The pediatrician does not believe in candida overgrowth or food intolerances. The pediatrician does not feel an endocrinologist consult is warranted after the easy fasting blood sugar overnight came back normal. I wonder if the hypoglycemia should be checked out with an endocrinologist anyway. I am undecided about that. I wonder if my son is just very susceptible to insulin rushes and if he is somehow in a pre-diabetes stage. I don't think it is normal to feel an energy rush after eating two slices of bread. Plus, if you could see what happens if he goes 6-8 hours without eating you would want to get some kind of help, trust me. I honestly think he has reactive hypoglycemia since recent experiments with eating every 2-3 hours with protein at every snack or meal helped keep those rages away.

Truly I am sharing this story on the Internet because I know other parents struggle with food allergies and food intolerances and hypoglycemia.

Link: Hypoglycemia FAQ

Thursday, January 17, 2013

A Misconception about "Writing Voice"

A friend said something negative to me about IEW (Institute for Excellence in Writing - a homeschool writing composition curriculum) even though she has not used the program. We are (finally) using it consistently this year and I only have positive things to say about it, so long as it is used on an appropriate level for the student. (Pushing any student to do above grade level work if not ready is abuse, no matter what the curriculum is).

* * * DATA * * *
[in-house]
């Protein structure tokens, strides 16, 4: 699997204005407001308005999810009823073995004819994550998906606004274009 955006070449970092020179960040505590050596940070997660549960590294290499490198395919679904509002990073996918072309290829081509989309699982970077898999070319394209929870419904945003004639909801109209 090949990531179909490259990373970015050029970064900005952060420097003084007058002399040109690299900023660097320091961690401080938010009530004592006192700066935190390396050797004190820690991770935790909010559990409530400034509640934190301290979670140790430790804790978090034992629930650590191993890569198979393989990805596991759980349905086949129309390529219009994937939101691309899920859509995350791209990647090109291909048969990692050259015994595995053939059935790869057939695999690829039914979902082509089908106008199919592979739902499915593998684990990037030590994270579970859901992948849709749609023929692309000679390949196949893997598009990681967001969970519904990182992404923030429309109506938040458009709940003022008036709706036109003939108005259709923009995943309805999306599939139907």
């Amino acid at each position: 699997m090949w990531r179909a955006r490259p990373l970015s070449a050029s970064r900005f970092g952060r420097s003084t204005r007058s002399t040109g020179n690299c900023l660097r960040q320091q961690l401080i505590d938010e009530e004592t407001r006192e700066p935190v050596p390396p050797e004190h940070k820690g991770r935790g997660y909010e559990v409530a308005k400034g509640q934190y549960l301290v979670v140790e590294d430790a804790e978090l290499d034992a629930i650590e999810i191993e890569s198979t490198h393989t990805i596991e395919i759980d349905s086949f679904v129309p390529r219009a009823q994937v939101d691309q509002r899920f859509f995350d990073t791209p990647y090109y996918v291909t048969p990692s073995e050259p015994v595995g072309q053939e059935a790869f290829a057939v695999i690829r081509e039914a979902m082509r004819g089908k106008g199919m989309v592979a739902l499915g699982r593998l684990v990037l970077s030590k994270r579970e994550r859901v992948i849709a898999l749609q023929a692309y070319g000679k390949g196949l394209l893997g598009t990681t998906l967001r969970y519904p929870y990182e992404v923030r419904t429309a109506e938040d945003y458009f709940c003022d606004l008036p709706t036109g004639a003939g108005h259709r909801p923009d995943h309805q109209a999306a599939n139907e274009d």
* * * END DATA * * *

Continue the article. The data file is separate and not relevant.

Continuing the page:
I was re-watching the DVD series by Andrew Pudewa for teachers (TWSS). I'll paraphrase what he said: that the formula of the program was designed to expose and force the student to use different writing techniques (what they call dress-up's, sentence openers, etc.) than they naturally may have used. By forcing them to stretch themselves they are exposed to numerous different writing stylistic techniques. He then said that after the basic program the student would go on to do writing for their school subjects and that hopefully some of these stylistic techniques would have stuck and would naturally occur in their writing. The checklists and assignments to do 1 of this and 2 of that in each paragraph are learning activities, not a map for every piece of writing that the student will ever do. Knowing the large variety options gives the writer more options to choose from and in the process the writer learns to dislike boring and simple writing.